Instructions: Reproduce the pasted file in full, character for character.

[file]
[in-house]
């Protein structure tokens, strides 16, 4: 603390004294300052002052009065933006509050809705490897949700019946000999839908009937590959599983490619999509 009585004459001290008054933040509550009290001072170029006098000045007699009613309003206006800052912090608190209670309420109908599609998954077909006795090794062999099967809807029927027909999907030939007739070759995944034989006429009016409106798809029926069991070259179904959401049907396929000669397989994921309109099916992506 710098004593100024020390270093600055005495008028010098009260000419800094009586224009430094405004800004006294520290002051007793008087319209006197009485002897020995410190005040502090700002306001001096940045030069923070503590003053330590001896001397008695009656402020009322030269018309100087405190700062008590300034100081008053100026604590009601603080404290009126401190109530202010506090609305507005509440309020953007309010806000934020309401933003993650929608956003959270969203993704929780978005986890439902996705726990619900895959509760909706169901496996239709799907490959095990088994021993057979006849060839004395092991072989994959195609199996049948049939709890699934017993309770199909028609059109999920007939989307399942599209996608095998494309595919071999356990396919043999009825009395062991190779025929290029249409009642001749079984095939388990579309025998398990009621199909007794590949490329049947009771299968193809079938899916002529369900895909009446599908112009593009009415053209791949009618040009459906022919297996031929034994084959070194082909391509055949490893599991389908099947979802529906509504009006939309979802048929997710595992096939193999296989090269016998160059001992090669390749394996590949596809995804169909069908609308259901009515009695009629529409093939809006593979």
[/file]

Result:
[in-house]
């Protein structure tokens, strides 16, 4: 603390004294300052002052009065933006509050809705490897949700019946000999839908009937590959599983490619999509 009585004459001290008054933040509550009290001072170029006098000045007699009613309003206006800052912090608190209670309420109908599609998954077909006795090794062999099967809807029927027909999907030939007739070759995944034989006429009016409106798809029926069991070259179904959401049907396929000669397989994921309109099916992506 710098004593100024020390270093600055005495008028010098009260000419800094009586224009430094405004800004006294520290002051007793008087319209006197009485002897020995410190005040502090700002306001001096940045030069923070503590003053330590001896001397008695009656402020009322030269018309100087405190700062008590300034100081008053100026604590009601603080404290009126401190109530202010506090609305507005509440309020953007309010806000934020309401933003993650929608956003959270969203993704929780978005986890439902996705726990619900895959509760909706169901496996239709799907490959095990088994021993057979006849060839004395092991072989994959195609199996049948049939709890699934017993309770199909028609059109999920007939989307399942599209996608095998494309595919071999356990396919043999009825009395062991190779025929290029249409009642001749079984095939388990579309025998398990009621199909007794590949490329049947009771299968193809079938899916002529369900895909009446599908112009593009009415053209791949009618040009459906022919297996031929034994084959070194082909391509055949490893599991389908099947979802529906509504009006939309979802048929997710595992096939193999296989090269016998160059001992090669390749394996590949596809995804169909069908609308259901009515009695009629529409093939809006593979």